Émile Simon ( - )
Born in Rennes, he studied at the École des Beaux-Arts in his native town before obtaining a scholarship to study in Paris at the famous Cormon studio. In 1912, he won the Rome competition.
After World War I, he found a position as a teacher at the Nantes Fine Arts School, which he headed a few years later. In the 1930s, Émile Simon went through a dark period that saw him lose his left eye in a motorbike accident and his wife disappear after three years of marriage. It was also during this period that he became the painting teacher of Madeleine Fié-Fieux. This woman became a sort of patron for the painter. In 1947, to escape the bombings, he moved to the Fié-Fieux couple's home in the Squividan manor in Clohars Fouesnant. He never left this house.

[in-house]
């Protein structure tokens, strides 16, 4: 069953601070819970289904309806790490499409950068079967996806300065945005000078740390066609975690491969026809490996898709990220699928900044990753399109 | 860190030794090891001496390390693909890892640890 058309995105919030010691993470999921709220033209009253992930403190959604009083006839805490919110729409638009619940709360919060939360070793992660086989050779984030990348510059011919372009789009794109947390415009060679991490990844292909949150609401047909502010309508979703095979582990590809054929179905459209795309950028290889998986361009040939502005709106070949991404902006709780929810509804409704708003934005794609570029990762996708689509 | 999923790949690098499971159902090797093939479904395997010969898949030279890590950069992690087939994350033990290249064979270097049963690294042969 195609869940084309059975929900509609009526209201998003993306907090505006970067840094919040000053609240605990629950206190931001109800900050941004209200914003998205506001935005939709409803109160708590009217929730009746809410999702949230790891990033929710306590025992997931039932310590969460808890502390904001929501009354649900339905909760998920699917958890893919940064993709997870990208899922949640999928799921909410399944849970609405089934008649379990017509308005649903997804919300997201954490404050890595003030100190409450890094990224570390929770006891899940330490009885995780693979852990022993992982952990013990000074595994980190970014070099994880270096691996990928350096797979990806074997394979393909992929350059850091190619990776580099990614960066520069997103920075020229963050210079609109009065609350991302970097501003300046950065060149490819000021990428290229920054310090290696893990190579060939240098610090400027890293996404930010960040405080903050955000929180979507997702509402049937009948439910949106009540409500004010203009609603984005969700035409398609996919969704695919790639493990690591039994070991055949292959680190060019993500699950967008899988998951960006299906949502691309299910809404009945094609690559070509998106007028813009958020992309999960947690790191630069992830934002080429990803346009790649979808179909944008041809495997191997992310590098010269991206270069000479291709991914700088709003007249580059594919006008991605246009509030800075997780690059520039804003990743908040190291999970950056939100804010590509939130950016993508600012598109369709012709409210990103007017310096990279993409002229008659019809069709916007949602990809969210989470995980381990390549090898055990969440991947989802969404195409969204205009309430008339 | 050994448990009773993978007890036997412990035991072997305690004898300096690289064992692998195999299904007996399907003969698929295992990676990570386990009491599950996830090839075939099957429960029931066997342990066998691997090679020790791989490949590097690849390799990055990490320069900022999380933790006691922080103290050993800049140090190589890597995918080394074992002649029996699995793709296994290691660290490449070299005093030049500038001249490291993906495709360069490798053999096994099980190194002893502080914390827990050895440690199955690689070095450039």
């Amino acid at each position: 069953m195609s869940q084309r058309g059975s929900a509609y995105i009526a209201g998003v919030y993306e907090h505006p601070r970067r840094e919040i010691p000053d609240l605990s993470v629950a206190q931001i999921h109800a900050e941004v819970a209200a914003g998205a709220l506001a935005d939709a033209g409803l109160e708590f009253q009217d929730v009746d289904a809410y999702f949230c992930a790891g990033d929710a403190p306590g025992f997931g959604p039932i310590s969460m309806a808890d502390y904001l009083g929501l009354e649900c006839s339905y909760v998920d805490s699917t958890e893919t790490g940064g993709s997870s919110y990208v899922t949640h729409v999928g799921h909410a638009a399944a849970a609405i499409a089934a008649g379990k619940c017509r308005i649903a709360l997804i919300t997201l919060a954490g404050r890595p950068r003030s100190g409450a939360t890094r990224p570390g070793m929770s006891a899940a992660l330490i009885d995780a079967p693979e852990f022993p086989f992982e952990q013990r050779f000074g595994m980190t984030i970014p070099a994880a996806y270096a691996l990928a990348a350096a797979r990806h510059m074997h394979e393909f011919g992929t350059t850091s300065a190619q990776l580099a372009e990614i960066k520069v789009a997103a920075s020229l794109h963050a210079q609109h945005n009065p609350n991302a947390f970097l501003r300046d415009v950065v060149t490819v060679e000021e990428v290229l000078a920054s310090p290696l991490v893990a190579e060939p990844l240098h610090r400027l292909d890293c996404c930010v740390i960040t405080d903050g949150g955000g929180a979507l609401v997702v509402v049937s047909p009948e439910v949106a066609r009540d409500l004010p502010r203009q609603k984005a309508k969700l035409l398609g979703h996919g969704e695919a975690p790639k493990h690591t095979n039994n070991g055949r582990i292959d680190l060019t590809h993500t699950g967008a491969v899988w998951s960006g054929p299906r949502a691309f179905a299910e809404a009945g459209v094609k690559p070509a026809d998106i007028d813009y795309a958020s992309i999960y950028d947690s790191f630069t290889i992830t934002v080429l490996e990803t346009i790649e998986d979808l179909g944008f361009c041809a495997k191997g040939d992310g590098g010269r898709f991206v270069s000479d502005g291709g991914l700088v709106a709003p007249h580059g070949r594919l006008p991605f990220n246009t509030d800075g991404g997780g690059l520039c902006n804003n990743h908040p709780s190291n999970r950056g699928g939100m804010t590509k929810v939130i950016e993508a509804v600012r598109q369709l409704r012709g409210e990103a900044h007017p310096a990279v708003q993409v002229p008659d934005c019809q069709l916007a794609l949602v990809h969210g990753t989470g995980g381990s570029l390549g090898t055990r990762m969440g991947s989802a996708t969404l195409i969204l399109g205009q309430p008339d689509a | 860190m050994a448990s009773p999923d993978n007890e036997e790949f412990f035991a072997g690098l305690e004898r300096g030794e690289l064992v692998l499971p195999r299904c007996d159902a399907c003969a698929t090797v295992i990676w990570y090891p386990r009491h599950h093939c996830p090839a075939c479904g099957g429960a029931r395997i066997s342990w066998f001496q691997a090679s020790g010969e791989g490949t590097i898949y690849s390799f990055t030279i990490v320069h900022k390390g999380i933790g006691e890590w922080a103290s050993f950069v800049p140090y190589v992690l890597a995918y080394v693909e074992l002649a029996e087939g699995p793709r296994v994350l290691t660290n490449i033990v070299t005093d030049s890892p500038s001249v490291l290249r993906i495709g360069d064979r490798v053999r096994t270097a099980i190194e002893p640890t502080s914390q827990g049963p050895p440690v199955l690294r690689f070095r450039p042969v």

This painter of great sensitivity is very inspired by the Breton landscapes, the characters and the scenes of Breton life. It is there, among the humble and in the religious festivals, that he finds his inspiration. Émile Simon was a post-impressionist, whose works are so many snapshots of life in Cornwall in the first half of the 20th century.
As a result, he sold very few of his paintings, all of which remained in his Squividan manor. To pay tribute to his talent, Mrs Fié-Fieux bequeathed the manor and the numerous paintings of the painter to the department, so it is in this small museum that you can see some of his work as well as in the fine arts museums of Nantes and Rennes.